Clinical trial oversight should be part of an internal quality process that helps an organization achieve its objectives in the areas of:
- New product development
- Operational effectiveness
- Reliability of financial reporting
- Compliance with applicable laws and regulations
Auditors in the clinical trial industry say that regulation is their key driver for risk assessment and quality assurance of medical device clinical trials. EDC systems such as ClinCapture have free versions that enable small clinical trial teams to setup their own site and start managing data – using software with cool drag and drop user interfaces for building eCRF but lack automated monitoring controls.
Disconnect No. 2: Auditors have the job, but they have outdated tools and are way behind the threat curve. What can you do? Give your study auditors, remote monitoring tools and let them do their job.
Information security builds layers of firewalls and content security at the network perimeter, and permissions and identity management that control access by trusted insiders to digital assets, such as business transactions, data warehouse and files.
Consider the psychology behind wall and moat security.
Living inside a walled city lulls the business managers into a false sense of security.
Do not forget that firewalls let traffic in and out, and permissions systems grant access to trusted insiders by definition. For example, an administrator in the clinical trial group will have permission to log on to the EDC database and extract data using SQL commands. He can then zip the data with a password and send the file using a private Web mail or ssh account to a competitor.
Content-security tools based on HTTP/SMTP proxies are effective against viruses, malware and spam (assuming they’re maintained properly). These tools weren’t designed for data loss prevention. They don’t inspect internal traffic; they scan only authorized e-mail channels. They rely on file-specific content recognition and have scalability and maintenance issues. When content security tools don’t fit, we’ve seen customers roll out home-brewed solutions with open-source software such as Snort and Ethereal. A client of ours once used Snort to nail an employee who was extracting billing records with command-line SQL and stealing the results by Web mail. The catch is that they knew someone was stealing data – and deployed Snort as a way of collecting incriminating evidence, not as a proactive real-time network monitoring tool.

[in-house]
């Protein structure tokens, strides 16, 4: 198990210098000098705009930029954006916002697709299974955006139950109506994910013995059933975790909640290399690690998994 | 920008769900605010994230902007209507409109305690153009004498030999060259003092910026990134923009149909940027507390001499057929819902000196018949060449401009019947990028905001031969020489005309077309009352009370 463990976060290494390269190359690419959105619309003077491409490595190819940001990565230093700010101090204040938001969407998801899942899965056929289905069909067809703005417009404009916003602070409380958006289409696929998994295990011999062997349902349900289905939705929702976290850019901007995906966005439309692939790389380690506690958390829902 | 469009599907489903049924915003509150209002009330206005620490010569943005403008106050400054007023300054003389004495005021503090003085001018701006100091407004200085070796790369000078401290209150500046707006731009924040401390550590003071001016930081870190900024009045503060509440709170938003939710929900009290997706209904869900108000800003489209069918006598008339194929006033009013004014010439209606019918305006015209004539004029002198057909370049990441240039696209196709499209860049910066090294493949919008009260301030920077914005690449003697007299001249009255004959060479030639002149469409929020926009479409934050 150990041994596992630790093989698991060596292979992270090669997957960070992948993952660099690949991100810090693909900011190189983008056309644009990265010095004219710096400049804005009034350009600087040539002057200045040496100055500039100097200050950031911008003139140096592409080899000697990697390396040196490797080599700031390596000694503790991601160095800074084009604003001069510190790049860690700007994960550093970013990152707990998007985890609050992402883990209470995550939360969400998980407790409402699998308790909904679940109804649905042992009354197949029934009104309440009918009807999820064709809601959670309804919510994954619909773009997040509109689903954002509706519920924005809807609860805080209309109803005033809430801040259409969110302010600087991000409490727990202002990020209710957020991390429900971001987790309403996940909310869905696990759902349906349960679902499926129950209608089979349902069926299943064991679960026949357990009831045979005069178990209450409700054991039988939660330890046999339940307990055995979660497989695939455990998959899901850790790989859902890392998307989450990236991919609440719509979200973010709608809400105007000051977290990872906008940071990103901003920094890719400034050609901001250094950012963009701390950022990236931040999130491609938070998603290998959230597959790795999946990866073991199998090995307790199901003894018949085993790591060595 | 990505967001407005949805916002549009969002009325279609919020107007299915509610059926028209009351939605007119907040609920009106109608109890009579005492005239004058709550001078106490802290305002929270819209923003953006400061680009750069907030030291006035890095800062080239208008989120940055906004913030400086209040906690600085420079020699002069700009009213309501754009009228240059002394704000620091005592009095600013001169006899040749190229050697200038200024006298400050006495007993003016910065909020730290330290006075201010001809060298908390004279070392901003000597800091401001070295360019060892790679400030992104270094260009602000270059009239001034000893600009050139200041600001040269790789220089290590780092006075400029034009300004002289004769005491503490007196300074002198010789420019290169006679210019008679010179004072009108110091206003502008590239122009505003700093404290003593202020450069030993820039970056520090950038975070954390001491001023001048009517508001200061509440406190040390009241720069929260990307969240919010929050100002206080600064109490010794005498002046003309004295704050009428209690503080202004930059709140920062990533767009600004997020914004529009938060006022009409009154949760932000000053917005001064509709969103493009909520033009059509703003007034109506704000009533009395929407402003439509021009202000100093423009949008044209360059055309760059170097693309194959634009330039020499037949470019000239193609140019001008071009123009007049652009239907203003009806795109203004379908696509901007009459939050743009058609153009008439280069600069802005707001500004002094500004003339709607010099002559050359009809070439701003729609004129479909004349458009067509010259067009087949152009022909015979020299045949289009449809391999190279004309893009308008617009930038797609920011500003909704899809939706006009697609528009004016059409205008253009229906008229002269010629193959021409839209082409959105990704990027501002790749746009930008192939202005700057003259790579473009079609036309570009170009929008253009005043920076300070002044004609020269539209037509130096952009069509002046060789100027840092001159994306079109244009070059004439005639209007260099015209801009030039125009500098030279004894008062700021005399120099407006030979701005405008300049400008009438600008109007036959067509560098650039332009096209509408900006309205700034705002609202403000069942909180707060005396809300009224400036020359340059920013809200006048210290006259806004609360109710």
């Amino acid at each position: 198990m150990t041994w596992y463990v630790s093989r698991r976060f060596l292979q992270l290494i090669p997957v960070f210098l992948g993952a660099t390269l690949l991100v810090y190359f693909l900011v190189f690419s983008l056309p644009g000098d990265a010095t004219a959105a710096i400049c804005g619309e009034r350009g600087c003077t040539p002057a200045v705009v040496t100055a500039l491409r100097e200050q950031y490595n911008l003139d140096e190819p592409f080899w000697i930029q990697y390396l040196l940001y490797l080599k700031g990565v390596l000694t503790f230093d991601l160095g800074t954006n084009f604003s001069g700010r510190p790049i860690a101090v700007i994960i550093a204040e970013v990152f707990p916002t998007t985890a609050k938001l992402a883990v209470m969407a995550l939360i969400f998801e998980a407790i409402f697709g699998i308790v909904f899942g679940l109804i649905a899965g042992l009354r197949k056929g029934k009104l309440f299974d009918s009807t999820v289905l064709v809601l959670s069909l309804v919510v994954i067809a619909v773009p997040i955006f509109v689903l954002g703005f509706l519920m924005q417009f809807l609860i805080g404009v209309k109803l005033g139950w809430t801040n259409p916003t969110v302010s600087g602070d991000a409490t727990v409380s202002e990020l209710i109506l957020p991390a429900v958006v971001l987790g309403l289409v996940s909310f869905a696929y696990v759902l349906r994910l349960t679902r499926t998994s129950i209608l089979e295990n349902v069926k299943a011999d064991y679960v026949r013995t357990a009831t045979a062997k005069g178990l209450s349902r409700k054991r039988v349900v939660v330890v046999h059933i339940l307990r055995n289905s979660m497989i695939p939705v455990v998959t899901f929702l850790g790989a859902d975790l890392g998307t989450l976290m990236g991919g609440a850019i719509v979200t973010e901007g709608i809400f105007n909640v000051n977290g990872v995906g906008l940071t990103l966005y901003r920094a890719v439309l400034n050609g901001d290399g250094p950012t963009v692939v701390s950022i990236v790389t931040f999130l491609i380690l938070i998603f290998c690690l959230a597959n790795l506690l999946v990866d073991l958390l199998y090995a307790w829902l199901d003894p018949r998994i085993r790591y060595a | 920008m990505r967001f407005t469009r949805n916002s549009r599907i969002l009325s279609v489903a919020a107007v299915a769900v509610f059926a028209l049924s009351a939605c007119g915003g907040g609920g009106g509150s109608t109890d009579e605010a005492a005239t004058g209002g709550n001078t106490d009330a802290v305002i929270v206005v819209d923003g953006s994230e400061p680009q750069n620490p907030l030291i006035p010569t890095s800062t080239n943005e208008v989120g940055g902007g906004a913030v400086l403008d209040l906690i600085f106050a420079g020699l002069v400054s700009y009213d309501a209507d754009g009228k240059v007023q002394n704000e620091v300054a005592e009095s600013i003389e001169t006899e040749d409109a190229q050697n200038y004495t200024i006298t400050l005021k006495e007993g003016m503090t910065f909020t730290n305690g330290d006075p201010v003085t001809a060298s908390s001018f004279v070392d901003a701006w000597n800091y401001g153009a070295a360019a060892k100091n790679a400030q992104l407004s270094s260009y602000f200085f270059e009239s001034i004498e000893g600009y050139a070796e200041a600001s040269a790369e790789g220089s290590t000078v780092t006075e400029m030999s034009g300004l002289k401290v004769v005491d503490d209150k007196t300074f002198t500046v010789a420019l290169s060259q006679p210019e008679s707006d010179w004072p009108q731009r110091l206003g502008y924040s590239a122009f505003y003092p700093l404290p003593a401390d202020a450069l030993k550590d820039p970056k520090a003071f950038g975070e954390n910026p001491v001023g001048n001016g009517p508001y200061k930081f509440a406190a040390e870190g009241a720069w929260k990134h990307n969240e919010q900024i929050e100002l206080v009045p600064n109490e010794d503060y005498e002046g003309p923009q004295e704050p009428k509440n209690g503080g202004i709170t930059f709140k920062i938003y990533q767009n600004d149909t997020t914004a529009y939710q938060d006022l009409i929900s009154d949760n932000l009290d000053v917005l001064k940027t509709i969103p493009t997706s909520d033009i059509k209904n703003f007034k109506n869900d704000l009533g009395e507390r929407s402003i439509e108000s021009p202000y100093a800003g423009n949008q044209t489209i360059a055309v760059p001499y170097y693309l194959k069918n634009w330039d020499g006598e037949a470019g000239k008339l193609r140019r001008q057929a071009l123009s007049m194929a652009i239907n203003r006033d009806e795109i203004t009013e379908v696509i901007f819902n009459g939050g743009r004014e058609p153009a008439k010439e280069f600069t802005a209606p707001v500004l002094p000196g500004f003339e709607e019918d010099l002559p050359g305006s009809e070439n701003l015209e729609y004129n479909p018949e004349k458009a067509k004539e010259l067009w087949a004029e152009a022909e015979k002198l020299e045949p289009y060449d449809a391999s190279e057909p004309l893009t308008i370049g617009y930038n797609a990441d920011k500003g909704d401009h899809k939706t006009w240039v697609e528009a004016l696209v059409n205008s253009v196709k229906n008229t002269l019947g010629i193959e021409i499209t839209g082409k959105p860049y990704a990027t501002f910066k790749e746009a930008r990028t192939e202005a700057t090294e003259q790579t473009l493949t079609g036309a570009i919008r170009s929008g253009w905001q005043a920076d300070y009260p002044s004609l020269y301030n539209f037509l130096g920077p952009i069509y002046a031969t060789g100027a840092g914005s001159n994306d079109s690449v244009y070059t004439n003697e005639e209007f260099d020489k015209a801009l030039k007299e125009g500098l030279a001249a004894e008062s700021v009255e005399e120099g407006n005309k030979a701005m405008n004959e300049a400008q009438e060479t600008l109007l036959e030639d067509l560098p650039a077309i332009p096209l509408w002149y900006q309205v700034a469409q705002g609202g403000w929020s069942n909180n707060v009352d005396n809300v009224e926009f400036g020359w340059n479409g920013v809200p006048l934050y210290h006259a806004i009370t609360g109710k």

Disconnect No. 3 Relying on permissions and identity management is like running a retail store that screens you coming in but doesn’t put magnetic tags on the clothes to prevent you from wearing that expensive hat going out. What can do you? Implement real-time data loss audit using passive network monitoring at the perimeter. You’ll get an excellent picture of anomalous data flowing out of your network without the cost of installing software agents on desktops and servers. The trick is catching and then remediating the vulnerability as fast as you can. If it’s an engineer sending out design files or a contractor surfing the net from your firewall – fix it now, not 3 months from now.
To correct the disconnects, you need to start with CEO-level commitment to quality. Your company should implement central monitoring as part of a premeditated program of business controls that revolve around the business and the human factors in your study.
– Soft controls: Values and behavior sensing, good hiring.
– Direct controls: Risk-based remote monitoring, information security
– Indirect controls: Internal audit
Danny is a physicist by training and entrepreneur who has started or served in key positions in 5 tech startups.
Danny has deep expertise in medical device security and patient privacy and has consulted to dozens of Israeli medical device companies in these areas. In his spare time, Danny volunteers at the Jordan River Village for children with serious diseases. He is a musician and plays in the JP Big Band.